Vikings extracted colors from roots, plants and insects. In addition, they could import dyes through trade in Constantinople and other trade hubs. (Photo: fargeneforteller.blogspot.no)
Did you think that Viking women and men were colorless and wore gray dresses and wool robes? A number of findings and saga texts are documenting the opposite: The Vikings loved colors.
The Vikings used strong colors, on both shields, ships, sails and other equipment. Moreover, free men and women wore dyed clothes with patterns and ribbons where the colors were important for highlighting social status. Blue in particular, but also red, were popular.
The amazing discoveries made in the Oseberg and Gokstad burial mounds also documents the use.
When the Oseberg ship was excavated in 1904, the extremely good preservation conditions made the archaeologists able to see the colors clearly, but sadly, they quickly faded being exposed to light and air.
A preserved fragment of a tapestry from a grave on the Rolvsøy island in Østfold County. (Drawing: Tone Strenger / Photo: Museum of Cultural History, Oslo, via Pinterest)
The Oseberg burial chamber was decorated with colorful tapestries showing dramatic scenes and many of the beautiful wooden objects were painted.
There were also found remains of paint on the shields on the Gokstad ship.
Kong Canute’s Striped Sails
King Canute the Mighty, along with his ally Hacon the Jarl, in the year 1028 went to attack against Norway with 1,400 ships.
The Heimskringla, the History of the Kings of Norway, describes what must have been a very impressive sight:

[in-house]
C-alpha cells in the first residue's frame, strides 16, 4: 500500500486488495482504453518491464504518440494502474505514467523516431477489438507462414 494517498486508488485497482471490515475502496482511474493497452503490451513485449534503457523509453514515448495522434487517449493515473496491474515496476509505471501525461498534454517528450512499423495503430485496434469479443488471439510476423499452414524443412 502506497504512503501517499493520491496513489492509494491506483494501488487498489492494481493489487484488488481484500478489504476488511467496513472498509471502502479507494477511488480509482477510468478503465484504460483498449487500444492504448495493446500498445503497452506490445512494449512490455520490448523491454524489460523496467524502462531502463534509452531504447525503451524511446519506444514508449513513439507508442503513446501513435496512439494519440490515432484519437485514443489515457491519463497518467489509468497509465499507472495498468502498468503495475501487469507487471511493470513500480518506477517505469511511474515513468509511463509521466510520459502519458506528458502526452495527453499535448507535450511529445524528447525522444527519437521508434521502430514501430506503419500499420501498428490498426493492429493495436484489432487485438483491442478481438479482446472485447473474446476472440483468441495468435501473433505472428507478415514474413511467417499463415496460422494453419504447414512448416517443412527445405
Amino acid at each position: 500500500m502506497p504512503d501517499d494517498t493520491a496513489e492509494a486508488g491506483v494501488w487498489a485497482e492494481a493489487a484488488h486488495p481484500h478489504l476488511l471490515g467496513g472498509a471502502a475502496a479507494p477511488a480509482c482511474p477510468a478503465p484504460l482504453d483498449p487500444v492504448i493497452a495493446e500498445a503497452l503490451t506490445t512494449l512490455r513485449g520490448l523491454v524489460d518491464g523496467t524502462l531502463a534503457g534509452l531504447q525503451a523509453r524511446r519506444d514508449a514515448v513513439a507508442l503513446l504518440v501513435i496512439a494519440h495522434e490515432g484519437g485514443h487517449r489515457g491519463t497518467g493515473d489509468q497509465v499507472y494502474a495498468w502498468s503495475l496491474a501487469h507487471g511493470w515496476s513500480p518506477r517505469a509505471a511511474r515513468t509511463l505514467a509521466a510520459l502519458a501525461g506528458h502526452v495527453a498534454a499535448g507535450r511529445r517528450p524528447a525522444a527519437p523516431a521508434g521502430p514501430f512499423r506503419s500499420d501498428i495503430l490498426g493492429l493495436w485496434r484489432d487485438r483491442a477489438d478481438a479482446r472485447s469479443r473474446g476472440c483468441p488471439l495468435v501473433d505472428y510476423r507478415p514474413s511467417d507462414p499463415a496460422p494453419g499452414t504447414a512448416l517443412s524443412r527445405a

When Canute the Mighty had fitted out his army, he had a great crowd of men and very big ships. He himself had a Dragon which was so big that it counted sixty benches (120 rowers, Editor’s note), and on it were gold-decked heads. Hacon the Jarl had another Dragon on which there were forty benches, and on it too there were gilded heads.
The sails of both were striped with blue, red and green. The ships were all painted above the water and the whole rigging of the ships was of the best (…).”
The strong colors and patterns had important symbolic value: To demonstrate power and wealth, and to deter the enemy. This King Canute achieved and the Norwegians joined him and forced King Olaf II Haraldsson to flee.
Text by: Thor Lanesskog, ThorNews
So what roots,seeds etc did they extract the colours from?
Elaine, thank you for commenting here on ThorNews.
I am not an expert on Viking Age dyes, but there are well-known plants, roots end insects in Scandinavia that you can extract colors from.
Love this article and the follow up with plants and how they made natural dyes.
Not cochineal as it was not found in Europe. “The cochineal (/kɒtʃᵻˈniːl/ koch-i-NEEL or /ˈkɒtʃᵻniːl/ KOCH-i-neel; Dactylopius coccus) is a scale insect in the suborder Sternorrhyncha, from which the natural dye carmine is derived. A primarily sessile parasite native to tropical and subtropical South America as well as Mexico and Arizona, this insect lives on cacti in the genus Opuntia, feeding on plant moisture and nutrients. These insects are found on the pads of prickly pear cacti, then are brushed off and dried.”Wikipedia.